Christopher L. Taylor, California dentist and civil rights leader.

Dentist and civil rights leader Christopher L. Taylor was born in Wilson, North Carolina, to Russell Buxton Taylor and Viola Gaither on December 21, 1923. Taylor served in the United States Army in World War II. In 1945, he received a bachelor of arts degree from Johnson C. Smith University in Charlotte, North Carolina. Five years later, he earned a D.D.S. degree from Howard University in Washington, D.C.

Taylor opened his dental practice in the then-predominately African American Watts district of Los Angeles, California, in 1951. During the 1950s and 1960s, he provided bus service to his clinic and sponsored the annual Children’s Christmas Parade and Party. He also gave baskets of food to needy families at Easter, Thanksgiving, and Christmas.

Christopher Taylor played a major role in the then-evolving civil rights movement in the largest city in the West and the third largest city in the nation. In the early 1960s, he headed the Los Angeles branch of the National Association for the Advancement of Colored People (NAACP). In May of 1963, Martin Luther King Jr. addressed a civil rights rally of thirty-five thousand people at Wrigley Field Baseball Stadium in Los Angeles.

Shortly after King’s visit, Taylor established the United Civil Rights Committee (UCRC) and directed it as the committee became the most vocal organization for black equality in the history of the city. UCRC included members of the NAACP, American Civil Liberties Union, and the Congress of Racial Equality. Several individual black leaders also belonged to UCRC. Among them were Los Angeles councilman Tom Bradley, leading civil rights attorney Loren Miller, and Marnesba Tackett, head of the NAACP’s education committee.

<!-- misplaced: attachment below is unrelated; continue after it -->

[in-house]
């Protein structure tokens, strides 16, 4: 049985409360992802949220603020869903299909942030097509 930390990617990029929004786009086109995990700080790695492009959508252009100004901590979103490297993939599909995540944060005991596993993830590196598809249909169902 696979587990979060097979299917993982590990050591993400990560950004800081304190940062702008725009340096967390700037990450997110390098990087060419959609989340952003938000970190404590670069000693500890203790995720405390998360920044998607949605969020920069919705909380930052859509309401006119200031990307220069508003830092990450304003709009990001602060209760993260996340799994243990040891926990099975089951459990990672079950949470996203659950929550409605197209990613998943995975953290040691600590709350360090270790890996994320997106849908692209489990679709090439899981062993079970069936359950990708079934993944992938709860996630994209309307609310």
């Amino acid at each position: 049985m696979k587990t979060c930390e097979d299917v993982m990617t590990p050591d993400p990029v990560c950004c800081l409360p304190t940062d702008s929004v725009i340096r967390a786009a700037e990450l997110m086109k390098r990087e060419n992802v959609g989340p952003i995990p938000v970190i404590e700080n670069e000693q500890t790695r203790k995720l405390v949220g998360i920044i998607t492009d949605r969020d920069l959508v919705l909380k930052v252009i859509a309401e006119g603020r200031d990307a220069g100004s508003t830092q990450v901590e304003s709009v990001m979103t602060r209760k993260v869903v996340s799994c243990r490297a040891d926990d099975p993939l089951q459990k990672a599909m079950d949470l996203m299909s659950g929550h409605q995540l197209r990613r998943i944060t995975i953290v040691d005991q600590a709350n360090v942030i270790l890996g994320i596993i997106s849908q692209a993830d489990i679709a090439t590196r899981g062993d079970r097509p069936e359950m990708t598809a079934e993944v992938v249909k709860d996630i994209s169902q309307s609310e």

On June 24, 1963, Taylor and Tackett organized a mass protest against school segregation. Led by UCRC, over a thousand citizens marched from the First African Episcopal Church through the downtown business district to the offices of the Los Angeles Board of Education. It was, to that time, the largest demonstration for African American civil rights in the city’s history. Taylor led nine other marches for school integration. He also marched throughout Los Angeles County in 1963 and 1964 for housing integration and employment opportunities for African American residents.

Taylor also engaged in important political work which he saw as parallel to and supportive of his civil rights efforts. He served as eastside Los Angeles chairman for the successful re-election of California Governor Edmund G. ”Pat” Brown in 1962 and the election of Tom Bradley to the Los Angeles mayoralty in 1973. Bradley’s election marked the first time since the Spanish-Mexican era that someone of African ancestry had served as mayor of the city, and Taylor was publicly proud of the role he had played in the campaign.

During the 1960s, Taylor received numerous awards for his civil rights leadership. Among them were the NAACP Life Membership Award, Los Angeles City Council Award for Civil Rights, and the Presidential Commendation for Human Rights.

Christopher L. Taylor died in Wilson, North Carolina, on August 16, 1995, at the age of seventy-one. He was survived by two sons.

Sources:
“Dr. Christopher L. Taylor, Noted Civil Rights Leader,” Los Angeles Sentinel, November 8, 1995; N.C. Department of Health, North Carolina Deaths, 1993-1996; Josh Sides, L.A. City Limits: African American Los Angeles from the Great Depression to the Present (Berkeley: University of California Press, 2003).

— “Christopher L. Taylor (1923-1995),” African-American History in the West, blackpast.org